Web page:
Before the rocky islet of Alcatraz became America’s most dreaded high-security prison in 1934, it had already served as a fortress and military jail. Surrounded by the bone-chilling water of San Francisco Bay, it made an ideal place to hold the nation’s most wanted criminals – men such as Al Capone and Machine Gun Kelly. The conditions were inhumane: inmates were kept in solitary confinement, in cells no larger than 9ft by 5ft, most without light. They were not allowed to eat together, read newspapers, play cards or even talk; relatives could visit for just two hours each month. Escape really was impossible: nine men managed to get off “the Rock”, but none gained his freedom, and the only two to reach the mainland (using a jacket stuffed with inflated surgical rings as a raft) were soon apprehended.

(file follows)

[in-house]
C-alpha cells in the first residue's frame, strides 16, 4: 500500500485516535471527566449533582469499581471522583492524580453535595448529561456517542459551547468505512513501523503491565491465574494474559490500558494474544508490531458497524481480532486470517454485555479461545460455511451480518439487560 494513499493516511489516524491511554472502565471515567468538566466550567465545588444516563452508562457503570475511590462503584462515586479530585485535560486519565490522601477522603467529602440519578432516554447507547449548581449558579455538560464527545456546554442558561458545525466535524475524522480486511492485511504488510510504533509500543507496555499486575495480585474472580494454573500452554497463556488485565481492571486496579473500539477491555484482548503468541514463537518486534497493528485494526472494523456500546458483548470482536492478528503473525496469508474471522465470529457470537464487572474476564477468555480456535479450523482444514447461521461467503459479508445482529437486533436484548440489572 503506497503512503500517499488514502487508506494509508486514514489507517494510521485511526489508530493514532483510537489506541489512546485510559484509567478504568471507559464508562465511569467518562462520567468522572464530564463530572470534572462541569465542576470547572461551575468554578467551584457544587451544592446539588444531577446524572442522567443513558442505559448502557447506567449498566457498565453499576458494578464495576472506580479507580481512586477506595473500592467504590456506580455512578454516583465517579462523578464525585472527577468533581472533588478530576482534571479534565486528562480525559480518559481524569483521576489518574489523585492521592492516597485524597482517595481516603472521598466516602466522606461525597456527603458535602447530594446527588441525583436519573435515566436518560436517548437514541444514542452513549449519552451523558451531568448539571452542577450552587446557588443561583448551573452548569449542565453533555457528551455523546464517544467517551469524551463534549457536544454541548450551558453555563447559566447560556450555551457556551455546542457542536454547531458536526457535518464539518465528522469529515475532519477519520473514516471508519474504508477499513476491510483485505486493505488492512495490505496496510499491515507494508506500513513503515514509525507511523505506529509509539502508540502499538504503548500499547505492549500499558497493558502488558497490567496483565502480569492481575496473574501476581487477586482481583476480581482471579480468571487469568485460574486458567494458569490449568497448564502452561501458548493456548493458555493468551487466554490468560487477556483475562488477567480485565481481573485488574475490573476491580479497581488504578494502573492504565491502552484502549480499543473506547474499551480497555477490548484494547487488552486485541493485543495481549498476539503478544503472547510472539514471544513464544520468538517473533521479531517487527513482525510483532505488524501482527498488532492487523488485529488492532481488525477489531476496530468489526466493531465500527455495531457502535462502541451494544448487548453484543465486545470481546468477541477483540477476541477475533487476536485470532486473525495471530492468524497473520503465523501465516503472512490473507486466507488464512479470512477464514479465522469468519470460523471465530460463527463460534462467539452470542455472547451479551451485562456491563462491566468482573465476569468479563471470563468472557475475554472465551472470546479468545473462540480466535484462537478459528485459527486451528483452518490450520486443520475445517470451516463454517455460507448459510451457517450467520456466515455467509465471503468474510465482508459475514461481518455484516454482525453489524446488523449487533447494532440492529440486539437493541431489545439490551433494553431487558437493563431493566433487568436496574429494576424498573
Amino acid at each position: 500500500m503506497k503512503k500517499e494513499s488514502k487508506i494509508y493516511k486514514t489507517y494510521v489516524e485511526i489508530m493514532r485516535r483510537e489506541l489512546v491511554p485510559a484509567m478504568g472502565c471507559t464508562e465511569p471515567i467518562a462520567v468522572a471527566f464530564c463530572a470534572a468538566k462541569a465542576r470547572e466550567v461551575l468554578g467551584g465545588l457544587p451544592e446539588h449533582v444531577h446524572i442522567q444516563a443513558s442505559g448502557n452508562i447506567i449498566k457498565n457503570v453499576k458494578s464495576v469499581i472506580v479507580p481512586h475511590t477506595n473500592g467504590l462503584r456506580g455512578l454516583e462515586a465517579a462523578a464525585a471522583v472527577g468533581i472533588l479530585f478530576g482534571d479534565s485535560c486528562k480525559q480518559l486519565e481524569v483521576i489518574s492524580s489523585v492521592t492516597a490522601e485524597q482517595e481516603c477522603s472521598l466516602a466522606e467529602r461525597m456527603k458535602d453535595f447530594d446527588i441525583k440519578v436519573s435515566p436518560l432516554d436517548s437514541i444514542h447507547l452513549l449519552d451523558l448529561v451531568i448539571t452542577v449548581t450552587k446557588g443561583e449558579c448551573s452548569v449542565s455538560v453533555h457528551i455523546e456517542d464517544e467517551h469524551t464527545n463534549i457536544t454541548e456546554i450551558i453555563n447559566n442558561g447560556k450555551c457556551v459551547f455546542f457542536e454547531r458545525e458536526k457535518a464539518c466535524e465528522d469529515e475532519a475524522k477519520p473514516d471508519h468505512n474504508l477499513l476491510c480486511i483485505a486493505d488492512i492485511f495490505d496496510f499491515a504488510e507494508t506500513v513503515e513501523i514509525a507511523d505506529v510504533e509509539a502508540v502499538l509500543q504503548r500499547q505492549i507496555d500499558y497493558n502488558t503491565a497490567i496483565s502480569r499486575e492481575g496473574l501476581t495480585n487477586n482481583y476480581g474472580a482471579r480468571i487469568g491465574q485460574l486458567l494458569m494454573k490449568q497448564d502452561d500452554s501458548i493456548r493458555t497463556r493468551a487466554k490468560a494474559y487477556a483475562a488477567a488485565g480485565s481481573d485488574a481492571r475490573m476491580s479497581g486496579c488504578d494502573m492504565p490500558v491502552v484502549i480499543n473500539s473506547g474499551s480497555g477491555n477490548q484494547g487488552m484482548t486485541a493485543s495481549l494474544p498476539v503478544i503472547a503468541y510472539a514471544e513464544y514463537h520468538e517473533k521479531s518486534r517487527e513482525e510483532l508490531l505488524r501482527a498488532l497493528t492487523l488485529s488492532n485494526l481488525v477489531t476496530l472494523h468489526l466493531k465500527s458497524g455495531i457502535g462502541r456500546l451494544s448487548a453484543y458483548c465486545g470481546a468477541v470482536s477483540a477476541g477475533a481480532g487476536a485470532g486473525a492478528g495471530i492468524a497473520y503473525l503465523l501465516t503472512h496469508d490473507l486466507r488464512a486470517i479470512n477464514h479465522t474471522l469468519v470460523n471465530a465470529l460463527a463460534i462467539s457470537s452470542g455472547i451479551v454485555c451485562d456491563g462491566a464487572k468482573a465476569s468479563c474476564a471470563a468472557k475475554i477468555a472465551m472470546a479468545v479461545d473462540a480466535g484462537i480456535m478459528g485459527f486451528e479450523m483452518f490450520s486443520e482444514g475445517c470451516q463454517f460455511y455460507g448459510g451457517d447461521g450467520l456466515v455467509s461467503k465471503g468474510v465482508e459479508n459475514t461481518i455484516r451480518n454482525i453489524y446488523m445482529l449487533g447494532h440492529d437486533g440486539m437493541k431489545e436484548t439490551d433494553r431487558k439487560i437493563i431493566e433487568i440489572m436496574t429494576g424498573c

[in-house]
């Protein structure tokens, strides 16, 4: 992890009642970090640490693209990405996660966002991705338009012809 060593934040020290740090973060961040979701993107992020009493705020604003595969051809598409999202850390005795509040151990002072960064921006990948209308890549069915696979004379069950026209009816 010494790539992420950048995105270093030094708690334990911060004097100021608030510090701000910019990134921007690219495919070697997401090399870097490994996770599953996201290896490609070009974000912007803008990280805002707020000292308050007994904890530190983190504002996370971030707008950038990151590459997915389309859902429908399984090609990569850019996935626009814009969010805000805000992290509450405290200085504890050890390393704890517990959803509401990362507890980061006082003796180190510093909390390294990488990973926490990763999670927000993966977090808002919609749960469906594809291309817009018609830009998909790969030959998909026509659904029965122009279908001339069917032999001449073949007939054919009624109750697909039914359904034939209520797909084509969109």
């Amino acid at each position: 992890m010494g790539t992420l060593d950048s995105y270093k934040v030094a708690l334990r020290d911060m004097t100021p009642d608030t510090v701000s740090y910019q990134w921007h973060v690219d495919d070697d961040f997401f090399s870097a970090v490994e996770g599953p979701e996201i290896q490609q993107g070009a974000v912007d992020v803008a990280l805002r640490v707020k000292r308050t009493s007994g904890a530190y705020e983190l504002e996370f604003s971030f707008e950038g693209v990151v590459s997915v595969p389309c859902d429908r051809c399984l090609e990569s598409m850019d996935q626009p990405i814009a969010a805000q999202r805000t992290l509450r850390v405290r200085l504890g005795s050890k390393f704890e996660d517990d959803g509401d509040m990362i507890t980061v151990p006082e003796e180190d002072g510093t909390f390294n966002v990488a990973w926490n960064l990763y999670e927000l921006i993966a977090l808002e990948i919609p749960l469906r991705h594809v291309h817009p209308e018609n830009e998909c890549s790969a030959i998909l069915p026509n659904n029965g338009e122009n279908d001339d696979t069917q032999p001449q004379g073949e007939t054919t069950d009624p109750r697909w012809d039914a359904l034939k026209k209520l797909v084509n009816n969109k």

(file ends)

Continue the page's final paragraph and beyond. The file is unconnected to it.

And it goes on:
Due to its massive running costs, the prison finally closed in 1963. The island remained abandoned until 1969, when a group of Native Americans staged an occupation as part of a peaceful attempt to claim the island for their people, citing treaties that designated all federal land not in use as automatically reverting to their ownership. Using all the bureaucratic trickery it could muster, the US government finally ousted them two years later, claiming the operative lighthouse qualified it as active.

At least 750,000 tourists each year take the excellent hour-long, self-guided audio tour of the abandoned prison, which includes sharp anecdotal commentary as well as re-enactments of prison life featuring improvised voices of the likes of Capone and Kelly. Ferries to Alcatraz leave from Pier 33; allow at least three hours for a visit, including cruise time. Advance reservations are essential – in peak season, it’s nearly impossible to snag a ticket for a same-day visit.